Day 3 – May 4, 2014:
Business Visit: Mindo Cloud Forest
Takeaway #1: Getting there is half the battle.
Day three started out early! Once we were on the bus and started heading out to Mindo, things got interesting. My takeaway from this trip is that there are no easy ways to get from point A to point B in Ecuador. Our journey from Quito to Mindo was beautiful. We were able to make our way through the barrios of Quito and to the outskirts of the country region. As we made our drive, we stopped at a small village and had a bathroom break. There we were able to eat some empanadas made fresh inside a little house on the corner. As the trip progressed, the roads wore thin. We reached one point where we all had to get out and walk around a mudslide that knocked out half the road. The bus driver cautiously maneuvered around it in some dirt track as we watched from the other side. Almost there? The road just kept winding and twisting and turning around the mountain sides. The further we got, the more I felt like civilization had left us.
Takeaway #2: Exploring the trails.
[sociallocker]Once we arrived at the Mindo Cloud Forest, we were ready for a some exploring. Mindo is a mountainous terrain, placed in the slopes of the Andes. This is where the two most biologically diverse ecoregions in the world meet. They are known as the Tropical Andes and the Chocoan lowlands. The trails we hiked were full of life and felt alive. We were able to see rare Rhino beetles, Centipedes, beautiful flowers, ferns, and other hanging vines and mosses. My only regret is that we didn’t stay longer to explore the other trails, go rafting, tubing, zip lining, or horseback riding. We only saw a small portion of this beautiful place, but that just gives me more incentive to go back and see more.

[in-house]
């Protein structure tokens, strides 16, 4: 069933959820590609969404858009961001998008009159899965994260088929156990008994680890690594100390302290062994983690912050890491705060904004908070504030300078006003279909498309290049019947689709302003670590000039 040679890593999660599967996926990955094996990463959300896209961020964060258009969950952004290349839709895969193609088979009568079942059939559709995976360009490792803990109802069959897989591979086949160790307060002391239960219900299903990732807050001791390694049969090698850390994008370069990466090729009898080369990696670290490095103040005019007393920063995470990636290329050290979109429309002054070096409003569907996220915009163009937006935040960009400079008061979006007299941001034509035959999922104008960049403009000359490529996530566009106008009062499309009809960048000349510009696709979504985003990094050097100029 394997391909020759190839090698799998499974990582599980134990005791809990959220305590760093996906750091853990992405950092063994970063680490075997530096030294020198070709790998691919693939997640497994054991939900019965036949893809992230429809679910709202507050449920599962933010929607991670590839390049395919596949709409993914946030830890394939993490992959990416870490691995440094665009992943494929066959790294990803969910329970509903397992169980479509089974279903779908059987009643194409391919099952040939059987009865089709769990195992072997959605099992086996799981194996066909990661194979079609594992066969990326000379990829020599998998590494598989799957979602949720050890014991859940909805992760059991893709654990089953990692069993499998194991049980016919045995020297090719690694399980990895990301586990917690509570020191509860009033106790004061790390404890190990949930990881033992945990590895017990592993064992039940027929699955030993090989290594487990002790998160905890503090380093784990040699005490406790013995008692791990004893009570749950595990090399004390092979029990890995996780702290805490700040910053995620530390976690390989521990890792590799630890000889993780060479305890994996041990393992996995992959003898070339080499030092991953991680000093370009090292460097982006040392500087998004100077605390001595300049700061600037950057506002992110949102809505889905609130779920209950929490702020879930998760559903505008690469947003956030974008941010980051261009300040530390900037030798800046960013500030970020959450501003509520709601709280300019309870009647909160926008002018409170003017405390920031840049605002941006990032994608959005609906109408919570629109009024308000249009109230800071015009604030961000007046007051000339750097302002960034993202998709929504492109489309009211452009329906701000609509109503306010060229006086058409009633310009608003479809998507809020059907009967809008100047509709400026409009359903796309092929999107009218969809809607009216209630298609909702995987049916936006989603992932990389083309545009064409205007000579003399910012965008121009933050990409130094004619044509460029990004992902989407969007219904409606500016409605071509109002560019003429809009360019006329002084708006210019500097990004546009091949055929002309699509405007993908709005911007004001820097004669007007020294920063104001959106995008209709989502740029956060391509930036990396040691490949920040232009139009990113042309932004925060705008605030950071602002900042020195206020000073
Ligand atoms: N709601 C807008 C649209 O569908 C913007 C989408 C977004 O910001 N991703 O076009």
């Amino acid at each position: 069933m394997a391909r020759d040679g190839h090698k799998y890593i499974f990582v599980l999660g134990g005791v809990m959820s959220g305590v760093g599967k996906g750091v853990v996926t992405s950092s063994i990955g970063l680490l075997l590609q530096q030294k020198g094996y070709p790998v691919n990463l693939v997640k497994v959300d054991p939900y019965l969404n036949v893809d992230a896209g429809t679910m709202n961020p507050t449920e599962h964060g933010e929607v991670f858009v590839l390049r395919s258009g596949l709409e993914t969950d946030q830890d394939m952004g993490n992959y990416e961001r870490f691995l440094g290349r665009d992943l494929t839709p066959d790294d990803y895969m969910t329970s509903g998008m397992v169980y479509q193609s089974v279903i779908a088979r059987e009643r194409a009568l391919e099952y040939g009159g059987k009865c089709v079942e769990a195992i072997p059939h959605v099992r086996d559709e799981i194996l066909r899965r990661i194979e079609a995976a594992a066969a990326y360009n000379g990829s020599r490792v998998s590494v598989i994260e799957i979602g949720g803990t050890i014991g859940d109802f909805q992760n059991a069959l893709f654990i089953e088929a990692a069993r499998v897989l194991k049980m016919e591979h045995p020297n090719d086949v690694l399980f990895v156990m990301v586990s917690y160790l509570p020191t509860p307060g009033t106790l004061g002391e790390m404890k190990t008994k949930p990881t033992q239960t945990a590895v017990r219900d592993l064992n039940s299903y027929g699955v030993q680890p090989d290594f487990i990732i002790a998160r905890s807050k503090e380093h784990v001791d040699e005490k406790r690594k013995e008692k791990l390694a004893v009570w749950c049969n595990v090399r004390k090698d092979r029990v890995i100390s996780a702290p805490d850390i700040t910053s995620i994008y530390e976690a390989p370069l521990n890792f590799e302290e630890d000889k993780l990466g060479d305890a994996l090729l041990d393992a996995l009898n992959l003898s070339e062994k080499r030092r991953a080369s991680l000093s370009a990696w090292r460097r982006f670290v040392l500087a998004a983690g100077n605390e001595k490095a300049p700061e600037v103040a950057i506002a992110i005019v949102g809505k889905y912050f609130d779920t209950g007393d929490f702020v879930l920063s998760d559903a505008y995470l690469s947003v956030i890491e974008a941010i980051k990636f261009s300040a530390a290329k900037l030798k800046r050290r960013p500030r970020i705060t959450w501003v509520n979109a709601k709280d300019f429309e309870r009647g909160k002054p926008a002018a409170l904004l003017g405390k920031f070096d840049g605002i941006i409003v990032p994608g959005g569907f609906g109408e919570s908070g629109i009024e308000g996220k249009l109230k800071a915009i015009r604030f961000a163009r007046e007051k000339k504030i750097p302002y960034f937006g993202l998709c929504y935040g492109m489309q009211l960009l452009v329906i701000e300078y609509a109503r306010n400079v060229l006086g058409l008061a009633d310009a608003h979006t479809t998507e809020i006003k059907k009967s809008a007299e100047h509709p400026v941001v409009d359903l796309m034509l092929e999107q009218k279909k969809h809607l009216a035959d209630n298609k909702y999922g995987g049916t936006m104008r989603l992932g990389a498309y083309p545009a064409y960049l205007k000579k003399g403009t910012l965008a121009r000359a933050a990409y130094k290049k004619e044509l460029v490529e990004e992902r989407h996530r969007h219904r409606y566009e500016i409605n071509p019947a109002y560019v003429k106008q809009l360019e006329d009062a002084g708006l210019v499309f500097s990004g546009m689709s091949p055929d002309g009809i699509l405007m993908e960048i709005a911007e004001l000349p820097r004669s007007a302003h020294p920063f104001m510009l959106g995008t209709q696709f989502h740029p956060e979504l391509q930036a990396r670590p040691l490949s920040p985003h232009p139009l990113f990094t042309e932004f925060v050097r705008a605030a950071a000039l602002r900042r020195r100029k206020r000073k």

Takeaway #3: Protecting places like Mindo.
The hot news today is all about the economic policies created by Obama to try and protect the earth by taxing the people and putting policies in place that stop CO2 emissions. Weather that is right or wrong is not my point in this journal, I am simply stating that Eco-friendly states and countries are cashing in big time from these policies. Weather is through greenhouse emissions and technology created to reduce those emissions or whether it is deforestation policies that are over regulated, or in tourism, there is money to be made. Ecuador has the cloud forest, the Amazon Rainforest, and so much more as far as eco-diversity in the natural landscape. I personally think that the evidence is clear about global warming, etc. Much of what we hear is hype and misrepresented statistics to drive an agenda. The Cornwall Alliance has been a great source of information about the statistics in global warming. It teaches you how to read statistics and analyze data that otherwise is used as propaganda for hidden agendas. On the other hand, we have to take everything with a grain of salt and weed out the errors. Hidden gems like the Mindo cloud forest are amazing places with so much to gain from it. I would hate to see the encroachment of machinery start tearing away its beauty. So I assume that the Amazon rain forest would give me a similar feeling if I visited it. Main point is that we need a balance. God provided the earth for our use, we have dominion over the land, but we need to keep it intact and beautiful. The people of Ecuador also feel that their lands needs to be protected but they also have the hard choice of whether to soak up their resources by digging for oil and cutting down the trees so they can thrive, or preserving the land and living a poverty stricken way of life because they will not see the profits of the oil. They are not left with many options economically.
Day three was my favorite day of the trip! I love business and economics, but the cloud forest was a breath of fresh air. If there were any reason to go back to Ecuador, for me it would be to explore more of the Mindo cloud forest.[/sociallocker]